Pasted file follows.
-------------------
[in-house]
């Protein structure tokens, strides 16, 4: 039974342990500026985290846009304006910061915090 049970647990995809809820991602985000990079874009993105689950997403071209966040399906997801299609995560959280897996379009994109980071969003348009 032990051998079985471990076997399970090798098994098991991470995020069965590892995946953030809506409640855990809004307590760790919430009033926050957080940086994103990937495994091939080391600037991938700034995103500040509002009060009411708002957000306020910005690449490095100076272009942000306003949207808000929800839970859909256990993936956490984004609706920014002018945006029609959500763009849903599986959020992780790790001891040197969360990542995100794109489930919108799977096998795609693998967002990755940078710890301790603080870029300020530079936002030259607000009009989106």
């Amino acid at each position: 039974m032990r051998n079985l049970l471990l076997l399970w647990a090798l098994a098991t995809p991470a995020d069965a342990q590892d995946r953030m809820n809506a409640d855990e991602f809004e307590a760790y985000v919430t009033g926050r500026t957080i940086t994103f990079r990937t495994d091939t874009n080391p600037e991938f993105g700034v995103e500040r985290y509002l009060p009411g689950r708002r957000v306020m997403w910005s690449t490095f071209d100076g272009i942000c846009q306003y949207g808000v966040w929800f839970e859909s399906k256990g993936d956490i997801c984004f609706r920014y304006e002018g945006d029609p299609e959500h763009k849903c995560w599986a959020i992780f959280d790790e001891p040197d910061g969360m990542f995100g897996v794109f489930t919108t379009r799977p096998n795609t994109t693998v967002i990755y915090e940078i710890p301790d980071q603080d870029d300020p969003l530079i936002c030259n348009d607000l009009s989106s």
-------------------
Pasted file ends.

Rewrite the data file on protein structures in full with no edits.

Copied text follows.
[in-house]
């Protein structure tokens, strides 16, 4: 039974342990500026985290846009304006910061915090 049970647990995809809820991602985000990079874009993105689950997403071209966040399906997801299609995560959280897996379009994109980071969003348009 032990051998079985471990076997399970090798098994098991991470995020069965590892995946953030809506409640855990809004307590760790919430009033926050957080940086994103990937495994091939080391600037991938700034995103500040509002009060009411708002957000306020910005690449490095100076272009942000306003949207808000929800839970859909256990993936956490984004609706920014002018945006029609959500763009849903599986959020992780790790001891040197969360990542995100794109489930919108799977096998795609693998967002990755940078710890301790603080870029300020530079936002030259607000009009989106």
């Amino acid at each position: 039974m032990r051998n079985l049970l471990l076997l399970w647990a090798l098994a098991t995809p991470a995020d069965a342990q590892d995946r953030m809820n809506a409640d855990e991602f809004e307590a760790y985000v919430t009033g926050r500026t957080i940086t994103f990079r990937t495994d091939t874009n080391p600037e991938f993105g700034v995103e500040r985290y509002l009060p009411g689950r708002r957000v306020m997403w910005s690449t490095f071209d100076g272009i942000c846009q306003y949207g808000v966040w929800f839970e859909s399906k256990g993936d956490i997801c984004f609706r920014y304006e002018g945006d029609p299609e959500h763009k849903c995560w599986a959020i992780f959280d790790e001891p040197d910061g969360m990542f995100g897996v794109f489930t919108t379009r799977p096998n795609t994109t693998v967002i990755y915090e940078i710890p301790d980071q603080d870029d300020p969003l530079i936002c030259n348009d607000l009009s989106s």